Ground noise: Problem #2
The second, major ground-noise problem, shown in Figure 5, is a result of parasitic-inductor capacitance.
Figure 5: Changing LX node voltage pumps charge through the parasitic buck-inductor capacitance, CL, and into the parasitic ground-path inductors, Lp1 and Lp2 , causing ground noise. (Click here for enlarged image.)
cannot change instantaneously across a capacitor, nor can current
instantaneously change through an inductor. So, voltage changes on the
LX node couple directly across both the parasitic buck-inductor
capacitance, CL, and the buck-filter capacitor, Cbuck, to appear across the parasitic ground inductors, Lp1 and Lp2.
no charge flows, but in the next moment, current builds in all of those
components until the energy stored in the parasitic buck inductor
ECL = ½ CLVLX2,
transfers to the wiring’s parasitic magnetic field,
ELp = ½ Lpi2changing_max
= the sum of all parasitic loop inductors). Then like a swing, that
unwanted energy passes back-and-forth from the electric to the magnetic
field until it radiates or dissipates in resistive elements not modeled
in Figure 5.
the peak voltage and the duration of a ground-noise oscillation are a
problem. The peak voltage, measured at node Vgb, is a function of the LX
node’s voltage change, the parasitic buck inductor capacitance, CL, and additional parasitic trace capacitance (not shown). A large CL
stores more energy, so smaller is better. After selecting the buck
inductor’s inductance and current rating, choose an inductor with the
highest self-resonate frequency to limit the capacity of CL.
An inductor’s self-resonate frequency is:
fself_resonates = 1/[2π√(LbuckCL)].
that a doubling of the self-resonate frequency reduces the parasitic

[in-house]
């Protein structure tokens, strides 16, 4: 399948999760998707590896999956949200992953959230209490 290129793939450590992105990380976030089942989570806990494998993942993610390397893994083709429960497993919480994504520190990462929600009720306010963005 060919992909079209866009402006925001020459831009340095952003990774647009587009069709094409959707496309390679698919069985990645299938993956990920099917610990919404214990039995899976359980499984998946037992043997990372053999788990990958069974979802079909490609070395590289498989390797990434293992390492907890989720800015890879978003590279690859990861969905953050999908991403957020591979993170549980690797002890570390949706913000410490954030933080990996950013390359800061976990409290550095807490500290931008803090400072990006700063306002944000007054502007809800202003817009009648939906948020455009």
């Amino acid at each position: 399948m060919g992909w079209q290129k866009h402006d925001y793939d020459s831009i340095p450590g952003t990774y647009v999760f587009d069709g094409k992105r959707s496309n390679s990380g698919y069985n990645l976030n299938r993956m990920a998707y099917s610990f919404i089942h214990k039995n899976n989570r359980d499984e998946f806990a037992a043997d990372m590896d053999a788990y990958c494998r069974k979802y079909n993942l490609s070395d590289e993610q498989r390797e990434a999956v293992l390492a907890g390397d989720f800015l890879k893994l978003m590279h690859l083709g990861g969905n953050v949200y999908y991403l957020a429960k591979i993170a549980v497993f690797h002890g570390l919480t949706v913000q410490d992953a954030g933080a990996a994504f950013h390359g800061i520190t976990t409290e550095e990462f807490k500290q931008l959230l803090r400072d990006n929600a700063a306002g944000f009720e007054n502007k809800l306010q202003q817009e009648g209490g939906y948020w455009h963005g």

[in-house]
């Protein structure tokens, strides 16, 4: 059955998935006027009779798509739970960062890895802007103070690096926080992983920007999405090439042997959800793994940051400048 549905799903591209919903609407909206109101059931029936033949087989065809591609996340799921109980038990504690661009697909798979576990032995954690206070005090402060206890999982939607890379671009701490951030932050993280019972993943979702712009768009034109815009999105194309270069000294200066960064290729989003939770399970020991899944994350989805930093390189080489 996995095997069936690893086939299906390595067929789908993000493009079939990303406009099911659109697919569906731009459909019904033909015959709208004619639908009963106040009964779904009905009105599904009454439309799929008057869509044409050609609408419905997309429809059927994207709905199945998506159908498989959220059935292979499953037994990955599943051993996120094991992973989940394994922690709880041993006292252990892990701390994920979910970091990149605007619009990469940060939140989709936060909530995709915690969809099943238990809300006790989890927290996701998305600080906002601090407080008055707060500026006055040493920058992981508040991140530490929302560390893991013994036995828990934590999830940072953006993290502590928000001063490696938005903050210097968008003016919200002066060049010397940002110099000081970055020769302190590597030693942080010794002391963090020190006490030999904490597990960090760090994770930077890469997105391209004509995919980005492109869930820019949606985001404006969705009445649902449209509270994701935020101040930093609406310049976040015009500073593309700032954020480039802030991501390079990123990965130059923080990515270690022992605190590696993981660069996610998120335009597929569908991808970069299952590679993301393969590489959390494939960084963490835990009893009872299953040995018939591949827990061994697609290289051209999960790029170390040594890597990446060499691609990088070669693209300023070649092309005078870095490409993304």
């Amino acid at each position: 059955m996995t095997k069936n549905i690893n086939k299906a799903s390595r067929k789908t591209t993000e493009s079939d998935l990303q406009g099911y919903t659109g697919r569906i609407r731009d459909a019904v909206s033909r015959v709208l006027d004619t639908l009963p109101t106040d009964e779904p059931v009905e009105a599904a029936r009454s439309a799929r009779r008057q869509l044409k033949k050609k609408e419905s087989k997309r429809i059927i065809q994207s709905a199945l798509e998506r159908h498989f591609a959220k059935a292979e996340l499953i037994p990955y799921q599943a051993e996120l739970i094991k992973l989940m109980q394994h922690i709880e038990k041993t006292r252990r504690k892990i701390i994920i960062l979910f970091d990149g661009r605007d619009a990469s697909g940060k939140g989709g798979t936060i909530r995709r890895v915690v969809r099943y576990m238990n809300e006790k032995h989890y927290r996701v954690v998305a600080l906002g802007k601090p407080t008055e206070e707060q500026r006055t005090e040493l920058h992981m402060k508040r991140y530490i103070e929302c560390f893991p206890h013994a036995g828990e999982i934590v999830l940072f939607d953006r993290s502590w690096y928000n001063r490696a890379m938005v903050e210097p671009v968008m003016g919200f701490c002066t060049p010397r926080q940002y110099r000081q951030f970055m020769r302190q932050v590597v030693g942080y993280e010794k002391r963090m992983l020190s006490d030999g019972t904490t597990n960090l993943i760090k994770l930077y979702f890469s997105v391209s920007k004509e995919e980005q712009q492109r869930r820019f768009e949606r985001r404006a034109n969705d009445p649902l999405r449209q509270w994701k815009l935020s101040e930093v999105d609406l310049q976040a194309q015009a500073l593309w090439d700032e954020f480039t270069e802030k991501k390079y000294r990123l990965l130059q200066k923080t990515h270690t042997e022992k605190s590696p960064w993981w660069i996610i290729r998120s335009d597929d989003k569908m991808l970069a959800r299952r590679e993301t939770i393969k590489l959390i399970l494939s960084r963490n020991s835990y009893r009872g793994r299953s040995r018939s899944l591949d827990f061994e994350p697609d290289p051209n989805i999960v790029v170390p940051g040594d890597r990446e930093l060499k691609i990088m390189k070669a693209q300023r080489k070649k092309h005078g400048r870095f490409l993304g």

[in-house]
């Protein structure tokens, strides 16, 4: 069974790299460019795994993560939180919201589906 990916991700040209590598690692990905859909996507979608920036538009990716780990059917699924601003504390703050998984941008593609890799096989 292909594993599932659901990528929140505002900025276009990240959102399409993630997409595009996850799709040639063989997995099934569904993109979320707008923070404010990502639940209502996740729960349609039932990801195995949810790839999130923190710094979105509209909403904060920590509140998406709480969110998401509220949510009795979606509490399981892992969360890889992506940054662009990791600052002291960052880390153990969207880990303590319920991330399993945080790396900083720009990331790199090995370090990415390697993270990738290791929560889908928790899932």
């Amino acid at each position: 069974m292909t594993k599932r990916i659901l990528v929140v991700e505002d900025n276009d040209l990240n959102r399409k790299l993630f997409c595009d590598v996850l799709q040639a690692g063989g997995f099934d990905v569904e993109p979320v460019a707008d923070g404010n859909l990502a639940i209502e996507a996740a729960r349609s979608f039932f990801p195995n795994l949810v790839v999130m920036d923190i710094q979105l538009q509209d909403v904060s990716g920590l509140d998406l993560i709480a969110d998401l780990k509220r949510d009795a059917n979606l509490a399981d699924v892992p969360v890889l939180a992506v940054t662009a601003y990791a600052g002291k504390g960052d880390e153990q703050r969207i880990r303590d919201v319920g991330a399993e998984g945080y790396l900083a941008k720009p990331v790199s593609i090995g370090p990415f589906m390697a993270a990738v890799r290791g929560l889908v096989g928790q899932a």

inductor capacitance, and therefore the ground-noise energy, by a factor
In the case where performance takes priority over cost, maintain the same value of inductance by replacing the single Lbuck inductor in Figure 5 with two series-connected inductors, each having ½Lbuck (Figure 6).
For a manufacturer’s series of inductors, the parasitic capacitance is
typically proportional to the rated inductance, so one-half the
inductance results in one-half the parasitic capacitance.
inductors are series connected, their values add to increase
inductance, but parasitic capacitors add as the inverse sum of inverse
values, to decrease total parasitic capacitance. In the case of two
series-connected one-half Lbuck inductors, total inductance will be Lbuck_new and total parasitic capacitance will drop by a factor of four to one-quarter CL.
This reduction is parasitic inductor capacitance will, in turn, reduce ground bounce, Figure 6.
6: Two series-connected inductors have the same inductance but with
one-quarter the parasitic capacitance; charge-pumping is reduced and,
therefore, so is ground bounce. (Click here for enlarged image.)
exploring the models and understanding the two sources and mechanisms
of ground noise as induced by the ubiquitous DC/DC switching converter,
engineers can minimize the effects in the early stages of design,
component selection, and layout, and the subsequent product headaches
About the author
is a Senior Director of Analog IC Design at Integrated Device
Technology, Inc. in Tucson, AZ. He works on the development and
usability of power integrated circuits and is an active analog-IC
designer. He received a bachelor's degree in electrical engineering from
the University of Arizona (Tucson), and his personal interests include
geology, astronomy, physics, and electronics.
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